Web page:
Getting the Most Out of Each Dive

What on Earth was that?

We’re all keen to spot and identify things we haven’t seen before on our next dive. We put our faces in the water, start breathing, descend, check our buoyancy, keep our eyes on the others in the group and float past something interesting. But what was it? Sometimes trying to identify what you’ve just seen is pretty difficult, there’s a lot going on and our tiny human brains can only take so much in. If we’re not careful we can come away from an hour or so in the water scratching our heads, asking if anyone else saw the creature we saw.

Don’t expect to be David Attenborough

We don’t know how many different species there are in the oceans. There are currently thought to be about 230,000 species recorded. The figure is much more likely to be in the millions. More and more research and technology are allowing greater depths to be surveyed. With that in mind, and the fact that about 80% of life is found in the top 10m of the ocean, you can’t be expected to remember everything. However, it is very satisfying when you properly identify something and learn a bit about it, to gain a better appreciation of its behaviour and interaction with its surroundings.

Do Some Marine Life Courses

Having a basic knowledge of what you can expect to see will mean you have a better understanding of why they are there in the first place. What is it about that particular anemone which makes it attractive to a banded anemone fish? What makes the surface of the coral you are photographing so colourful?

There is an infinite resource online now with the internet but occasionally I come across some fantastic short courses. The guys at Coral Divers in South Africa ( released one at the start of lockdown and Green Fins ( also do a very good interactive course. If you want some information, please get in touch.


Learn to Be a Macro Diver

We all like to see the big stuff and big stuff can be spectacular. But if you look closely, you’ll see a whole fascinating ecosystem around it. Imagine going to a game park, while you’re leaning out of the safari truck checking out the elephants, you miss a dung beetle pushing his ball along, doing what he does. It’s those little moments which can be incredibly special.

Whale sharks, mantas, dolphins and turtles are the usual suspects on most people’s hit list. I have done plenty of dives with lots of different people where the big things were all they talked about, and I get that, but they missed out on the blind Aplheid shrimp and pink spotted shrimp Goby sitting just under the turtle.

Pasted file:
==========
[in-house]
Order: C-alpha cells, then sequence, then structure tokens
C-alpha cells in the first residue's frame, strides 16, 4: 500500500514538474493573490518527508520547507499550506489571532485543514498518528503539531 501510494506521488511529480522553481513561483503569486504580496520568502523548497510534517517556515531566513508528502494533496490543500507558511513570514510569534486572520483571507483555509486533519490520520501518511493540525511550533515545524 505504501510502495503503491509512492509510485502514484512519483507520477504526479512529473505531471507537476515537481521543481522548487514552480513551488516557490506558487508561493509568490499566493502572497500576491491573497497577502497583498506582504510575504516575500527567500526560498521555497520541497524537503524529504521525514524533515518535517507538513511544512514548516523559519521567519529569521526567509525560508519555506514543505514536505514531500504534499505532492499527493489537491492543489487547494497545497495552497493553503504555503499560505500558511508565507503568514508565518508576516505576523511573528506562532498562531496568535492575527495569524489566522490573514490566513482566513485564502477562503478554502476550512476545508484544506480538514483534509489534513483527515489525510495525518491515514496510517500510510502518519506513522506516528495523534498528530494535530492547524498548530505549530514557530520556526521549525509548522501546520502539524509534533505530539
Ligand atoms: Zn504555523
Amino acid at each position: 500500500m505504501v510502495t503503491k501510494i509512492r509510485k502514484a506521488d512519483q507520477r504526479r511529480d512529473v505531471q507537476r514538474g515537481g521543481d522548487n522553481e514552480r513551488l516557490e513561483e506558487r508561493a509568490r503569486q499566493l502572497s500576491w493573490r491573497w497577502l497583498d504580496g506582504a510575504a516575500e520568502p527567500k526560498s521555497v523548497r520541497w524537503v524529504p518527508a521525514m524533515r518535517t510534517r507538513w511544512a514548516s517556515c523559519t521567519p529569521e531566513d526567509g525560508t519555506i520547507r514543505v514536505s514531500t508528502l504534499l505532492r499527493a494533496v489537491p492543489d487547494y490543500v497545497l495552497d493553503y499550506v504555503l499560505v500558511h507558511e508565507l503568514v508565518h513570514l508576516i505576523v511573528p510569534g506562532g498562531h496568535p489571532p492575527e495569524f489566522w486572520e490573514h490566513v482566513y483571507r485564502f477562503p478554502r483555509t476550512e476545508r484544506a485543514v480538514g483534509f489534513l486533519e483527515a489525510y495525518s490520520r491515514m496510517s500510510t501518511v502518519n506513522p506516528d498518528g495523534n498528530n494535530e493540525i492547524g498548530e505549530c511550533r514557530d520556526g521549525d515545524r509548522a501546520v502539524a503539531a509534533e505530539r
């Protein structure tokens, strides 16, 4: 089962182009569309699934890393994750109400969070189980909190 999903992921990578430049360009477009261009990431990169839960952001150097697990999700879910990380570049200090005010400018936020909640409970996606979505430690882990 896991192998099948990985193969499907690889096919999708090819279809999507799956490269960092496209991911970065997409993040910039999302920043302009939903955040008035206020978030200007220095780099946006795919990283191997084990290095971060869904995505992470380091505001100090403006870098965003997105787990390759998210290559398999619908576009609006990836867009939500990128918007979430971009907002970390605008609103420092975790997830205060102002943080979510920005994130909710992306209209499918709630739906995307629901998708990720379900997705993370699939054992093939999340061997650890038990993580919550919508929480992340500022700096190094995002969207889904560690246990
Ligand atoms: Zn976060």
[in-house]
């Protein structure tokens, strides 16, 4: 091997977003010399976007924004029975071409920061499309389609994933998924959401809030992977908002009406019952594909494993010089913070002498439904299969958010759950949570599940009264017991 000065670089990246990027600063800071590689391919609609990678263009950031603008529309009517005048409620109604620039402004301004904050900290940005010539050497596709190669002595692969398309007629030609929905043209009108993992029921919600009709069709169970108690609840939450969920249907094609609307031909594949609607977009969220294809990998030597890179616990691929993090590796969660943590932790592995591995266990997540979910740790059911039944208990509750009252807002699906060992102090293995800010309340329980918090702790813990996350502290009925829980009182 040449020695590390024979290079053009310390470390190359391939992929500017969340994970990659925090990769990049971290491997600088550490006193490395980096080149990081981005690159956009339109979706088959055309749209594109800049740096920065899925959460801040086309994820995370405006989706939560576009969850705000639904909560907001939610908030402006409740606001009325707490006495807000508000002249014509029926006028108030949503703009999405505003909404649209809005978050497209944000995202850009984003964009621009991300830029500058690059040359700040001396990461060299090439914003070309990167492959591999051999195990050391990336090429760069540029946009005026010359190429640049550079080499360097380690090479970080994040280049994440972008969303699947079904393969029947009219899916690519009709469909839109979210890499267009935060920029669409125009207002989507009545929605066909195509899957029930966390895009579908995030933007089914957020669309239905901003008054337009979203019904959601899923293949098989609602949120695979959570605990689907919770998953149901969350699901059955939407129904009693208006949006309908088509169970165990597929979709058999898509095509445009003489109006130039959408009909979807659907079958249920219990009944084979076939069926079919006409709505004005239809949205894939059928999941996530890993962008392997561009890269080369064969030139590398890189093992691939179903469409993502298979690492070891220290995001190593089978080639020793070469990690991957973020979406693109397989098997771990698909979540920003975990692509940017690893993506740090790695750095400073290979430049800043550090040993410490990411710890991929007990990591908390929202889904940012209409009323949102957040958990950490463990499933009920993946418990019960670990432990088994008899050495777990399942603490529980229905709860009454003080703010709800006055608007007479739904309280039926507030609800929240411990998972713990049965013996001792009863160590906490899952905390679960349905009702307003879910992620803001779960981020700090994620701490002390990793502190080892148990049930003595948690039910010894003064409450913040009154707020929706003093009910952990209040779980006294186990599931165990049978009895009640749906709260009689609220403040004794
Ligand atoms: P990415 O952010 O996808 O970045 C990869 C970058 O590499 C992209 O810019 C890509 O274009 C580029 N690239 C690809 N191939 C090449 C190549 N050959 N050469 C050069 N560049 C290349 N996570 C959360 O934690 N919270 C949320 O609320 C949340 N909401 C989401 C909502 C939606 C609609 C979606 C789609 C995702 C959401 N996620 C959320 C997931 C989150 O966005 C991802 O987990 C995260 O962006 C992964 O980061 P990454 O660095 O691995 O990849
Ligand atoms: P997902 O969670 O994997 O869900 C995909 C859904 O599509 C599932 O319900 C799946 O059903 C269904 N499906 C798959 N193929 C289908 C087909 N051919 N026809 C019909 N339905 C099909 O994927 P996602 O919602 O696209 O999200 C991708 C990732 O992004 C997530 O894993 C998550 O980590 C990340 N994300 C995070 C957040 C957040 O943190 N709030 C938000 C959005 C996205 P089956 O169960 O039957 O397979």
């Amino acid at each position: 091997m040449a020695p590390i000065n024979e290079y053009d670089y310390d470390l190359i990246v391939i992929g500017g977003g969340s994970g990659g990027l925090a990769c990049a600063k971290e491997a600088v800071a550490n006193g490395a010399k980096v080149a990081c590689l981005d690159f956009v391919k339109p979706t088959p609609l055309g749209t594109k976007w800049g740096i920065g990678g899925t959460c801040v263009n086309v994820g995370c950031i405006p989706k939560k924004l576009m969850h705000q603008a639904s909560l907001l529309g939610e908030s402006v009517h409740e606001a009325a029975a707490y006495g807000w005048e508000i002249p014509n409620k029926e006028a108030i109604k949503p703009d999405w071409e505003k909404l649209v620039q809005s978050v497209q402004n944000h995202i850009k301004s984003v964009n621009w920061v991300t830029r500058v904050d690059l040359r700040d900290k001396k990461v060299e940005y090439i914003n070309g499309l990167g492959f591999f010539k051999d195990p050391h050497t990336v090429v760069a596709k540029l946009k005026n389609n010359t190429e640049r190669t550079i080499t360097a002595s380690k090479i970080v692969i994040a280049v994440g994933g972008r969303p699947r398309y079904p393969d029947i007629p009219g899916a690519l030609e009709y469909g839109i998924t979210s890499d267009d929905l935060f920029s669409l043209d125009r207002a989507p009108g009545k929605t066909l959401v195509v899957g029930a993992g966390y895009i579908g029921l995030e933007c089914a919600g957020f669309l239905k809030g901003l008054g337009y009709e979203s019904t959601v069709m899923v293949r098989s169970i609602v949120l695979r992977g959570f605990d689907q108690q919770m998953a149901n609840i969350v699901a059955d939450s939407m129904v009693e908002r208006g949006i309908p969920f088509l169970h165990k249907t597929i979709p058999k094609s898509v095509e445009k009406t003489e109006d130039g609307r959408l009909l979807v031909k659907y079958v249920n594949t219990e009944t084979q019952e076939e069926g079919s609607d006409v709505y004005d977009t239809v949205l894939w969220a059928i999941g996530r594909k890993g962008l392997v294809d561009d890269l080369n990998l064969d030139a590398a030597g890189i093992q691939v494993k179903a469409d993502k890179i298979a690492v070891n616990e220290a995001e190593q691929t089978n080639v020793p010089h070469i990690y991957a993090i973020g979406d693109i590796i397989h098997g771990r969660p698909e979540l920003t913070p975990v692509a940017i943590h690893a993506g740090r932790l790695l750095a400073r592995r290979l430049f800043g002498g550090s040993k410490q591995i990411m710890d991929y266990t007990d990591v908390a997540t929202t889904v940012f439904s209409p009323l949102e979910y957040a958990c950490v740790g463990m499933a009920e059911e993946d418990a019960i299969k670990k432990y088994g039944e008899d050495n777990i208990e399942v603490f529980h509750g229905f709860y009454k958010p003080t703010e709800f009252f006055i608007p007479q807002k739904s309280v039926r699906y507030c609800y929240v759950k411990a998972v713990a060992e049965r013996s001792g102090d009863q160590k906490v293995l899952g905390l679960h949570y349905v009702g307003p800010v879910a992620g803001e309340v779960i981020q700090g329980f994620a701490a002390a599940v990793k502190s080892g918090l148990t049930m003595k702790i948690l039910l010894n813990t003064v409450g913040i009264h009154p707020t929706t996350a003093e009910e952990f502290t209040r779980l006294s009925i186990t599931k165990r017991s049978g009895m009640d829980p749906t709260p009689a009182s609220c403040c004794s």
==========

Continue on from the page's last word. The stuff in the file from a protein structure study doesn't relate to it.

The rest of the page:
If you set off with a determination to see the small things, you’ll never fail to be surprised at the incredible little things you discover.

Take a Slate (or Camera)

Taking a slate or camera with you is a great way of recording the little differences of the things you are seeing, thus enabling you to actually ID the creature. Not only will you get the family name -butterflyfish but may be able to narrow it down to a particular species variation. I have Helmut Debelius’ book on just nudibranchs and sea slugs. Everyone I show it to is stunned at just how many variations there are and seeing just how many Chromodoris varieties there are will blow your mind.

There seems to be a mindset of the amateur underwater photographer that they are the most important and it’s imperative that they get their shot with total disregard to others. So, much so that I have purposely not pointed out things I’ve seen to avoid the mayhem which can then ensue with fins being kicked everywhere, visability disappears and the odd diver has been known to have a mask kicked off!

Be patient and wait your turn – the more experienced photographers will not actually dive in groups. That gives them the freedom to spend lots of time getting that perfect shot and not upsetting the others. Spending time with a professional underwater photographer will absolutely help you get more of those ‘wow’ photos. Our friend Paul Duxfied runs courses in the Red Sea and is highly recommended.

Become a Buoyancy Master

Hopefully I am seeing a revolution in diver training. Asking a student diver to hover motionless for 30 seconds in open water should be a thing of the past. In a pool yes, to get students understanding what breath control and proper neutral buoyancy and trim is. However, by the time they reach the open water, they should naturally be neutral – the whole dive…Yes, even whilst doing skills! Because if the worst should happen and they have a real time problem, they need to be trained to respond appropriately without shooting up to the surface or plummeting into the depths (or down on top of that coral which is having a hard enough time at the moment!!).

Spending time with people who can help you improve your buoyancy and trim is an absolute must and very often overlooked. You should be able to descend in control with no reference. You should be able to ascend with no reference. You should be able to deploy a DSMB whilst in trim with no reference.

These are all things which can be worked on and mean when you pay those thousands of pounds for an exotic dive holiday, you can effortlessly hover over some reef, meaning you have more chance of seeing the weird and wonderful things down there. Not to mention your comfort levels will increase, air consumption drops, and you’ll get far more out of your diving. So, get out and practice.

If you follow a few of these hints and tips, you’ll go a long way in really being able to immerse yourself in the stunning underwater world you are in.





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